The subsequent parabolic study by Training, Pharmacy, and ExMC showed that some air will inevitably be mixed into medications as they are drawn into the syringe. This occurs, in part, to the dead space within both the vial adaptors and the blunt cannulas. This can be counteracted by a simple maneuver by crew to isolate the fluid within the syringe prior to medication administration. To better facilitate this maneuver, it is recommended to select a syringe with a volume larger than the volume of medication required. The study also indicated that the hardware selected for withdrawing the liquid medication in a microgravity environment has the ability to reach the entire interior surface of the vial to facilitate “chasing” of the medication. Lastly, the results from the University of Kentucky’s parabolic study complemented these recommendations.

Rationale for Closure

Although complete removal of air bubbles and microbubbles from liquid medications will be difficult regardless of the gravitational environment, Training, Pharmacy, ExMC and the University of Kentucky sufficiently demonstrated systems and techniques that maximize air bubble removal to sufficient levels for the administration of liquid medications to crew during space flight. These systems and techniques are applicable for different doses of medication and can be effectively executed by astronaut Crew Medical Officers (CMOs) during exploration class space missions.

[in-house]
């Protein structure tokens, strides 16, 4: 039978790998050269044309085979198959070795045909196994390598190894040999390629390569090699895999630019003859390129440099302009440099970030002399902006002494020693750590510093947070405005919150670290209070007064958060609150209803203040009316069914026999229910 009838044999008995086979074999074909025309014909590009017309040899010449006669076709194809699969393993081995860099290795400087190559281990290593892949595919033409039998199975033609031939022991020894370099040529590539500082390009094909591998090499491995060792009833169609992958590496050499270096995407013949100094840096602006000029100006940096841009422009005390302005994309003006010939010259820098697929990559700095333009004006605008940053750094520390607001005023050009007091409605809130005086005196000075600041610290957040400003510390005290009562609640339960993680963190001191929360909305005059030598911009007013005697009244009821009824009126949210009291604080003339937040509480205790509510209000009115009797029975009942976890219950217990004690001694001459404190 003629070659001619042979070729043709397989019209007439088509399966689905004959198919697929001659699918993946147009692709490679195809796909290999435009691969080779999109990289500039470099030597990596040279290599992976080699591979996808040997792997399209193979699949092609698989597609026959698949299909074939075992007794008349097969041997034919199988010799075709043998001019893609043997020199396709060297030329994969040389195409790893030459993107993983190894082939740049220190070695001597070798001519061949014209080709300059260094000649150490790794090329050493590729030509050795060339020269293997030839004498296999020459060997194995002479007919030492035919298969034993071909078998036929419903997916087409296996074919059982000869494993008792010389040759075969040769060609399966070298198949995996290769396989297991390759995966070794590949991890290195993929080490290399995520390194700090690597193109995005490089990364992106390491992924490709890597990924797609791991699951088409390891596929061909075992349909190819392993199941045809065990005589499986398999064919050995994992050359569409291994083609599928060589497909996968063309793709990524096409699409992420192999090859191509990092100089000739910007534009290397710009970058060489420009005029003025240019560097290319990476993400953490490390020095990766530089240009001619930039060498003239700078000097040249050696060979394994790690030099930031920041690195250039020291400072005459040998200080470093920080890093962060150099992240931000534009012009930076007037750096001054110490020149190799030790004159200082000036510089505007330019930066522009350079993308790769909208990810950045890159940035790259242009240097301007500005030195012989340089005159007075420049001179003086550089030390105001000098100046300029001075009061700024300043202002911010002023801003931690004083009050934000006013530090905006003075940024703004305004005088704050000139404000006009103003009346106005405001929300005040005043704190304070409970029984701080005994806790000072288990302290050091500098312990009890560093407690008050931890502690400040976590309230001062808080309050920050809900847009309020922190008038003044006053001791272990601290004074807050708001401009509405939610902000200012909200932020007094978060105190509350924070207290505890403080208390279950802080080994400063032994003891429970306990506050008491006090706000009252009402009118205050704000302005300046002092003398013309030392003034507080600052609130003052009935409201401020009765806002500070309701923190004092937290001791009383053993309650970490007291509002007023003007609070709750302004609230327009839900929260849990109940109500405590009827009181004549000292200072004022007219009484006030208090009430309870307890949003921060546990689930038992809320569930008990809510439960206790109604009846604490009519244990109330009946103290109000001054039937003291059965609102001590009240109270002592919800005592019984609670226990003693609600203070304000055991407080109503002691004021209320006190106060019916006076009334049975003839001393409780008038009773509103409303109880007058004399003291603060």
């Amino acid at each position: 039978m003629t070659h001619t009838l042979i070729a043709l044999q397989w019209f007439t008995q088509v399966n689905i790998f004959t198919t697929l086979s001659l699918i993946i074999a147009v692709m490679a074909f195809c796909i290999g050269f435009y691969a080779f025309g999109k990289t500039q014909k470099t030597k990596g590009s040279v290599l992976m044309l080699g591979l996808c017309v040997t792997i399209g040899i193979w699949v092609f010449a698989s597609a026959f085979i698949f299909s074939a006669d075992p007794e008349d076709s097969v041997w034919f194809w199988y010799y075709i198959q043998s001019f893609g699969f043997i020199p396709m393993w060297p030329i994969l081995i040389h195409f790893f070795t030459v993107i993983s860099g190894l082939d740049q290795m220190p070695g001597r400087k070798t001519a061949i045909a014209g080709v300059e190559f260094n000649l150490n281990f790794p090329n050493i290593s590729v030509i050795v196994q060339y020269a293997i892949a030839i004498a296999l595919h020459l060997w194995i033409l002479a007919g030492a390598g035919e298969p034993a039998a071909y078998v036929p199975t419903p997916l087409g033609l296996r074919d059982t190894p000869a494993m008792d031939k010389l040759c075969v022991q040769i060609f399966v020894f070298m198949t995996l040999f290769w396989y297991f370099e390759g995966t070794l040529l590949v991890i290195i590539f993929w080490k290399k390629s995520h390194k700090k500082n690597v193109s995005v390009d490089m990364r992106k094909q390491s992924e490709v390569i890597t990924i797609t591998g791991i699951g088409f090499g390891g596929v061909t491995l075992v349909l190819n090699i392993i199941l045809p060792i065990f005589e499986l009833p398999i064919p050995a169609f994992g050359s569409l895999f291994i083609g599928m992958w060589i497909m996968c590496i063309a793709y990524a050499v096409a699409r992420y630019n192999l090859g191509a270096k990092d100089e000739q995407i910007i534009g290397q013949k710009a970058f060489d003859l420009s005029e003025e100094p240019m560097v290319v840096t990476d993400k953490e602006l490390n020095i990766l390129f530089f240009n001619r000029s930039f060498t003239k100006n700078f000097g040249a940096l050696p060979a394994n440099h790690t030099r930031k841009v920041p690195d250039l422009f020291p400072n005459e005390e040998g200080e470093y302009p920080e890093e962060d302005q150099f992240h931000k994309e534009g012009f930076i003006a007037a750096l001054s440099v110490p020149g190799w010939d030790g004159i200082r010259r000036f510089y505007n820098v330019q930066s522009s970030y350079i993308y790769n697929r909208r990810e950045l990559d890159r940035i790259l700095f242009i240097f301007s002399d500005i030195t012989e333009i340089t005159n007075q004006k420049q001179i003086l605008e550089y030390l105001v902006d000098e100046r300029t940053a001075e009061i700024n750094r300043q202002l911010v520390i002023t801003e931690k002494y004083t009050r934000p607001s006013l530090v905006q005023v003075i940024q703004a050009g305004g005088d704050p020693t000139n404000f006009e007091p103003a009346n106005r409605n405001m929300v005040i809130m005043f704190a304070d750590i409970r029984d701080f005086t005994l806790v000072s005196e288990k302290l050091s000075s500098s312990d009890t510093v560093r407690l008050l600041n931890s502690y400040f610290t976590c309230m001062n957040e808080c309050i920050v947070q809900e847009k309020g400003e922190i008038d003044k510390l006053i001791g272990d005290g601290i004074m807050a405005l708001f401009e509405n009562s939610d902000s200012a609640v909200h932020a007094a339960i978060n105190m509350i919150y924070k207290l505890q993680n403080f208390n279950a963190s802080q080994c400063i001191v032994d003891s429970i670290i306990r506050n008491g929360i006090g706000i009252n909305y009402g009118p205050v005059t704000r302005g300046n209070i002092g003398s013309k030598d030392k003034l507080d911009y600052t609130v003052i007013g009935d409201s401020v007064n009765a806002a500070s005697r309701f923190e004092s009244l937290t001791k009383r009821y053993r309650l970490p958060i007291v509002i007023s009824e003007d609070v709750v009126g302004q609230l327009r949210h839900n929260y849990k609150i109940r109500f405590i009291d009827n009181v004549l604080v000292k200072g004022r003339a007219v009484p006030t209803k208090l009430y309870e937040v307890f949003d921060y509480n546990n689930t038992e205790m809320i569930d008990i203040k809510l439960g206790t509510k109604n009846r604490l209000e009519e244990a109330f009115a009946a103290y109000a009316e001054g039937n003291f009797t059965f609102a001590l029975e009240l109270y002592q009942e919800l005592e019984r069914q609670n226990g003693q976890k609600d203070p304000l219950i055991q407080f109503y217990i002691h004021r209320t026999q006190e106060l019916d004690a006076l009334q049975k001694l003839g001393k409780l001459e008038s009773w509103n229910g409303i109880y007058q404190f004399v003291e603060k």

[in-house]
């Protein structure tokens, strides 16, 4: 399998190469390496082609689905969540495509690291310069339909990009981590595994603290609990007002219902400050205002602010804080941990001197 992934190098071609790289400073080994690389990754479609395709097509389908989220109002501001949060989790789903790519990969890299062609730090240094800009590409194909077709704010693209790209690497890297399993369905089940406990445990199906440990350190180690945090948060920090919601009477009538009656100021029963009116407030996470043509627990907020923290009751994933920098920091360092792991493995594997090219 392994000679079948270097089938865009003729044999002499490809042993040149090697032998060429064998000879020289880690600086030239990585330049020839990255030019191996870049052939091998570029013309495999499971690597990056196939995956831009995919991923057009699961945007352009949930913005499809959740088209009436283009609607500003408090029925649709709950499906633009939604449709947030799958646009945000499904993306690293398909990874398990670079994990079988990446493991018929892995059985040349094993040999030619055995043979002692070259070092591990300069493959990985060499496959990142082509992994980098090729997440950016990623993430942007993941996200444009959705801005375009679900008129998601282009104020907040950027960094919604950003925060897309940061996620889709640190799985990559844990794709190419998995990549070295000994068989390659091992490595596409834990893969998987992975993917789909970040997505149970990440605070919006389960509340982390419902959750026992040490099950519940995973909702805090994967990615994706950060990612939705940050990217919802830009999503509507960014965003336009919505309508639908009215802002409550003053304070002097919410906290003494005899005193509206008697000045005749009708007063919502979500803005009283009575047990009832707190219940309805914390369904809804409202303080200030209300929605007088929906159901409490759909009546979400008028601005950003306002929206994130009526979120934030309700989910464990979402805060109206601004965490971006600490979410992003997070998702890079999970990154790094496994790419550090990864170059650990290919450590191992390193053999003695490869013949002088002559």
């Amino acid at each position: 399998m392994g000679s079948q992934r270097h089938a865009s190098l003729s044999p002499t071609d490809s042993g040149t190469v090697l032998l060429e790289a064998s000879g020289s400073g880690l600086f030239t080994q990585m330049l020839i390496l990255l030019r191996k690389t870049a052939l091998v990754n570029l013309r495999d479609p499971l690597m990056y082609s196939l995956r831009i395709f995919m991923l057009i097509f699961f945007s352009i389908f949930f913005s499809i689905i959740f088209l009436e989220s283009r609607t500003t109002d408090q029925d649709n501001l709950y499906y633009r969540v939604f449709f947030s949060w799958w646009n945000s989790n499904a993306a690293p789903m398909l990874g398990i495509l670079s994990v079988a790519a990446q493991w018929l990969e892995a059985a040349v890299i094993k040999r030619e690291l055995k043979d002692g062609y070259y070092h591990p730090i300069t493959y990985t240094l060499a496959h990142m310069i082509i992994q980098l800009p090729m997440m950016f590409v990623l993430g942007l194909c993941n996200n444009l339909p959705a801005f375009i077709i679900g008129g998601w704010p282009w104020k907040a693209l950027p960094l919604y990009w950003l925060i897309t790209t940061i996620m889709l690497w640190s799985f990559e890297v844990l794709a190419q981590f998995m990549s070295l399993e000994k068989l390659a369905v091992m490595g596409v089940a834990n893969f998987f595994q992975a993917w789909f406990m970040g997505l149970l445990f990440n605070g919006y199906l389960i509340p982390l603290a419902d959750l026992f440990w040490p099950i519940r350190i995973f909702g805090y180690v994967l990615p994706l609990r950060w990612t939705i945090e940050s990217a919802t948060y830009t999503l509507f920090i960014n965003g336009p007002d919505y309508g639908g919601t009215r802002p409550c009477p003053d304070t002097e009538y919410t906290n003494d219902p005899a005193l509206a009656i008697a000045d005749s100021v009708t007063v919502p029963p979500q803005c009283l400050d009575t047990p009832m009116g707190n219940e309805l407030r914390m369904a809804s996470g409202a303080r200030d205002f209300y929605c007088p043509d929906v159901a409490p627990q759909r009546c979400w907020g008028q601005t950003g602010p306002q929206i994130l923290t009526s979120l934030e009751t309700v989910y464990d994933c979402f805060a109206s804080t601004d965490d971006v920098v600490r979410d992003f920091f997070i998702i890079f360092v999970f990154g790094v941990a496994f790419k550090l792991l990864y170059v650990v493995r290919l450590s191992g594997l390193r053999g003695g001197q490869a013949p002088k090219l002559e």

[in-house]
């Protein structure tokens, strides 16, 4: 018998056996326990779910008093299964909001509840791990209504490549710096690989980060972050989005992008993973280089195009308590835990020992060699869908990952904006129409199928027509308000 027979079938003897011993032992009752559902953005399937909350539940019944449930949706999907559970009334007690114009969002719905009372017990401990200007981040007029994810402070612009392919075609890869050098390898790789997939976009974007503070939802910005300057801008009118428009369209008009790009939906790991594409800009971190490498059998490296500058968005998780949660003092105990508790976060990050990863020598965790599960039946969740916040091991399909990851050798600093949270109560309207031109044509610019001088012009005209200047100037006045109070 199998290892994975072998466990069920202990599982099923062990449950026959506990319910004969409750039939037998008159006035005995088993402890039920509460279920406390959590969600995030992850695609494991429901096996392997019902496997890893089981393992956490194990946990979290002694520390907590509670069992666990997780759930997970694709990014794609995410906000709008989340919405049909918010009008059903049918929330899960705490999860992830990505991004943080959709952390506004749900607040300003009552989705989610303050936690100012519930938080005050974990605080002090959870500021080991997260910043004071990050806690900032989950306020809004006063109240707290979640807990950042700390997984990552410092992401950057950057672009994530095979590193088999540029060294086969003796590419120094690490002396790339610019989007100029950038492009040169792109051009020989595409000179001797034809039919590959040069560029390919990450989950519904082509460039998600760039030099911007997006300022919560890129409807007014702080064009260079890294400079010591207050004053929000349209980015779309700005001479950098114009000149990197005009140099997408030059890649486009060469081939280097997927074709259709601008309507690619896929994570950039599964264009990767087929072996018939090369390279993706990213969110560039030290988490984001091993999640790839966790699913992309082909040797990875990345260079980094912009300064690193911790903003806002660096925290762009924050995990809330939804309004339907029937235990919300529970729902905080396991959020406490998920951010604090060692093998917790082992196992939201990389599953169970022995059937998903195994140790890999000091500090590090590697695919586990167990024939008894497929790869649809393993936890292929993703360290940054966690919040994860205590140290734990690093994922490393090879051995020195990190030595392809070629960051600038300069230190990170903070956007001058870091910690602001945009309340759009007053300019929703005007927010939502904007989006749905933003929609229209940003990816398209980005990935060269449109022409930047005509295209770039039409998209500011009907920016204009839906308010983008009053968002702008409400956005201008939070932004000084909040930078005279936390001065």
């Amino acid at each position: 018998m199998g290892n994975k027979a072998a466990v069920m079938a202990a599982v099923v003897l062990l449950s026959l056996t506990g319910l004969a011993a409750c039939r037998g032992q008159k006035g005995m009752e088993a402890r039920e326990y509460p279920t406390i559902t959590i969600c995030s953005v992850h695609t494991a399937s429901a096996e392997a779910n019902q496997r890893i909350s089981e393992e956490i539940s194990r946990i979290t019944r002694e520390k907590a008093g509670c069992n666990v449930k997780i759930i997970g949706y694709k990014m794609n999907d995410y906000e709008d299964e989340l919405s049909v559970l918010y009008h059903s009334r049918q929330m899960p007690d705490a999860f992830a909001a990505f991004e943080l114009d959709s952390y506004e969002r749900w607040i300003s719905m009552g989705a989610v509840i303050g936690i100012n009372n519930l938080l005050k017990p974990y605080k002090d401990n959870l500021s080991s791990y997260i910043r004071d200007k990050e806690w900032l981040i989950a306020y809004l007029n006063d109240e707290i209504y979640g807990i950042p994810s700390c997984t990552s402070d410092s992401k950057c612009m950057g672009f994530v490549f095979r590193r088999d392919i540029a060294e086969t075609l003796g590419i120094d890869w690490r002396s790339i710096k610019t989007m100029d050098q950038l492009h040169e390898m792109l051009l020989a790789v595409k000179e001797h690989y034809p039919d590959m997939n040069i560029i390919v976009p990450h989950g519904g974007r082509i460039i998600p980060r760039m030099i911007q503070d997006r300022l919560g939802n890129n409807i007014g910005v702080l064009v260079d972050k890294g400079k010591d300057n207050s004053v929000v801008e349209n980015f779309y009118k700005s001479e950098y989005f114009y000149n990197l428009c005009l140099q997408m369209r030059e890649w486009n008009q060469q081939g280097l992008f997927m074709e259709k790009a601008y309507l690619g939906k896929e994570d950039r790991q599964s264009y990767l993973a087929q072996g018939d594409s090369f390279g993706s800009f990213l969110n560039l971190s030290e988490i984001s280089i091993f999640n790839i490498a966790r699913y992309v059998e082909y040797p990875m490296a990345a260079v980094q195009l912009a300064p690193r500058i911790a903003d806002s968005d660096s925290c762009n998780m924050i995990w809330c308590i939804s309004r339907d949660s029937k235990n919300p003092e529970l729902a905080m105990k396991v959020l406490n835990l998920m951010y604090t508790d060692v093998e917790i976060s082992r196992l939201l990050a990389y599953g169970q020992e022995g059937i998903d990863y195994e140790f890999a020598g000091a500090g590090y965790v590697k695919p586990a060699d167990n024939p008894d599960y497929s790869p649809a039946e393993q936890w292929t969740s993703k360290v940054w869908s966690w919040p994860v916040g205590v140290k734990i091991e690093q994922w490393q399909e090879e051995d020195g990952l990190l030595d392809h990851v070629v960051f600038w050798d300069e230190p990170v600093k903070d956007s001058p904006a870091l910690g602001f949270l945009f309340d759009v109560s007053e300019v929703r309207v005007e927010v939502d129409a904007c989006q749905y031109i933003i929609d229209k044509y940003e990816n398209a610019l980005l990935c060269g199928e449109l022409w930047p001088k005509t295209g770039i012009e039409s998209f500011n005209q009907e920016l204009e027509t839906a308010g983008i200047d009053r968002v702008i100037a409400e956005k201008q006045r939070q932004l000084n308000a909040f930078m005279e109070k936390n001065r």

Task and Supporting Reports Completed

1. Hailey, M., and Bayuse T., Effectiveness of Needleless Vial Adaptors for Drug Administration in a Microgravity Environment. C-9 and Other Microgravity Simulations -- Summary Report, pg 55, 9/1/2010, NASA Johnson Space Center.

2. Moore, D., Anderson, et al. Free Injection Syringe University of Kentucky’s NASA Reduced Gravity Student Flight Opportunities Program Final Report. 2010.

Closure Documentation:
1)  Initial State

Preparation of injectable medications in a non-micro gravity environment simplifies removal of air bubbles within the syringe. This luxury is lost in micro gravity as isolation of bubbles becomes difficult due to the absence of a force greater than the surface tension of the medication. The consequence of injecting an air bubble into a crewmember could be harmful.

This gap’s focus is on development of a technology or technique to prepare an injectable medication without air bubbles for safe delivery into a crewmember.

Target for Closure
No Target for Closure available.
Risk Risk of Adverse Health Outcomes and Decrements in Performance Due to Medical Conditions that occur in Mission, as well as Long Term Health Outcomes Due to Mission Exposures
You are here! Gap ExMC 4.16: Lack of technique or procedure to draw injectable medication into a syringe without bubble formation or bubble removal prior to medication delivery (CLOSED)

Multi-Disciplinary Research Plans

No Documentation Available